Run paid and natural campaigns simultaneously. Consider paid performance and conduct long-tail keyword ad tests to gain insights that will power your natural optimization efforts. In analyzing natural visits, terms that historically maintained a consistent flow of traffic to a retail site had a significant increase in encrypted information during and after the announcement as traffic from keywords labeled “Search Phrase Not Provided” spiked. For example, non-seasonal curtain variants such as “curtain rods”, “door panel curtains,” “sheer curtain panels” and “beaded curtains” reportedly drove less site traffic following the announcement period, as illustrated in the table below. This was due to a widespread data loss across all keywords driving to that domain from within Google Search.
In this example, a deep dive into the domain’s paid search performance gave us insight into additional keyword variations used to gain access to the site through paid search during the same period. Popular exact match variants for the term “sheer curtain panels” in paid search include a trimmed down variation: “curtains sheers”; and detailed variants such as “semi sheer curtains” and “yellow sheer curtains,” as illustrated below.
Marketers should therefore run paid search (AdWords) and SEO campaigns simultaneously, tracking keyword attribution to discover additional keyword variations that will not only deliver traffic to the site, but convert as well.
Use Webmaster Tools to access reports about your pages’ visibility within Google. Monitor the top 1,000 search queries that drive traffic (Clicks or Impressions) from Google Webmaster Tools and use them for lead generation. Grouping terms into Broad (one keyword phrase), Torso (two to three keyword phrases) or Long-tail (four or more keyword phrases) buckets will help identify the most popular variants, especially in non-brand, long-tail queries. Use the most keyword-dense variants within the top queries to expand on keyword variations.
- Supplement third-party analytics tools with additional data. Use Hitwise, comScore and similar tools to monitor competitor or industry performance. Use additional resources to explore both organic and paid search trends for your site to continuously identify the most opportune words or keyword phrases that you might be tracking in your campaign. Some of these tools are listed below.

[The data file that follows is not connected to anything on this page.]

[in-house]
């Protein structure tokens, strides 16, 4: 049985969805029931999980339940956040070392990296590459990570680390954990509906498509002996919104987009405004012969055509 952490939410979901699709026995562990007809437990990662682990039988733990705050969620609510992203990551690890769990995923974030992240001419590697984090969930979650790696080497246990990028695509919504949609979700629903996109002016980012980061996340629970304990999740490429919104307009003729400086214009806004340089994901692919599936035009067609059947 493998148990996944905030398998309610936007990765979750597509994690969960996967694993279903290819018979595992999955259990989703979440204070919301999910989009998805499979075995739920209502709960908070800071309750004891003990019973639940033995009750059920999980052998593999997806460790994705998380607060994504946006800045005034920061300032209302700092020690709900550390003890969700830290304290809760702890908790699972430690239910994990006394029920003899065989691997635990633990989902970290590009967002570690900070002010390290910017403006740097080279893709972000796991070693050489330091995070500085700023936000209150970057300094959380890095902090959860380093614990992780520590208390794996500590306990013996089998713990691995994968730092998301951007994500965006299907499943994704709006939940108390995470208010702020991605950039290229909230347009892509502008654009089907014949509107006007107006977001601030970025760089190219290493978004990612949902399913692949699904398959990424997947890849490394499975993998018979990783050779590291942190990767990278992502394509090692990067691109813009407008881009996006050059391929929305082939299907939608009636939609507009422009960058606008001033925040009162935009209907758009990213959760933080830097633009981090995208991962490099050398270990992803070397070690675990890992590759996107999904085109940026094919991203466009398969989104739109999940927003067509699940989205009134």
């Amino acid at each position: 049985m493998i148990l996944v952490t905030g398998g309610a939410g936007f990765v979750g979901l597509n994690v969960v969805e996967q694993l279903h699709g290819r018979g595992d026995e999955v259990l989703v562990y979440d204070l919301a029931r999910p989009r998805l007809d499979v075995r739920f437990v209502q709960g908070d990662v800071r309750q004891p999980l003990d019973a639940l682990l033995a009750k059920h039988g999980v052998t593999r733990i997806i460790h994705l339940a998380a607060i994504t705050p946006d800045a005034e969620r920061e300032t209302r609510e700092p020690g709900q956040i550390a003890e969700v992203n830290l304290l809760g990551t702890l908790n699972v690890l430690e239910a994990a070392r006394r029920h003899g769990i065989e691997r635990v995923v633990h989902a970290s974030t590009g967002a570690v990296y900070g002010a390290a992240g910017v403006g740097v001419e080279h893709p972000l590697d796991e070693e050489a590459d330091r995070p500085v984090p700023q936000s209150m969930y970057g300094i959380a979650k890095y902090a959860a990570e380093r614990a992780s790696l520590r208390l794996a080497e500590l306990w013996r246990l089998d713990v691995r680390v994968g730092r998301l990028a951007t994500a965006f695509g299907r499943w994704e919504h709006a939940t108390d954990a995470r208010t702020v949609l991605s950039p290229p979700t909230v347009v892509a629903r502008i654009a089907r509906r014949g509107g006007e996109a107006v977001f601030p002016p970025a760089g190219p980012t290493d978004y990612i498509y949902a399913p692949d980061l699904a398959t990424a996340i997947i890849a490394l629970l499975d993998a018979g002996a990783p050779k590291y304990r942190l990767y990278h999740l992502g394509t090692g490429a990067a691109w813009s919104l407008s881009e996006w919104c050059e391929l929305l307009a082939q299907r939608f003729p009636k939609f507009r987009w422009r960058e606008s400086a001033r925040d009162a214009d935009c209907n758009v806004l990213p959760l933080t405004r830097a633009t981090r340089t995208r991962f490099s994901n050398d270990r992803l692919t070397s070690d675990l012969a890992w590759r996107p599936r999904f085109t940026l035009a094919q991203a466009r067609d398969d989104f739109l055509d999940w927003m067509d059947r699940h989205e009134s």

- Competitive analysis tools, such as Google Insights for Search and AdGooroo, can be used to compare search patterns across different regions, categories, time frames, properties and competitor keywords.
- Quantitative market research tools, such as Google Consumer Surveys, can be used to glean additional market insights.
- Search demographics can uncover usability patterns across audiences and identify high value keywords that will attract qualified traffic to your site.
Consider search beyond the PC. Mobile searchers have different behaviors and motivations than PC users since they are normally on the go. By next December, smart mobile devices will account for 25 percent of all paid search ad clicks within Google (source: Marin). The ever-growing adoption of smart phones, tablets and other connected devices means that non-PC traffic now comprises significant share of overall searches.
Mobile long-tail searches can provide valuable intelligence into what searchers are looking for, such as intent, desires and needs beyond simply information pertaining to location. Moreover, mobile users are more prone to clicking paid ads, as those appear closer to the top due to the small screen size of mobile devices. Marketers can leverage these insights to power the keyword discovery process, as well.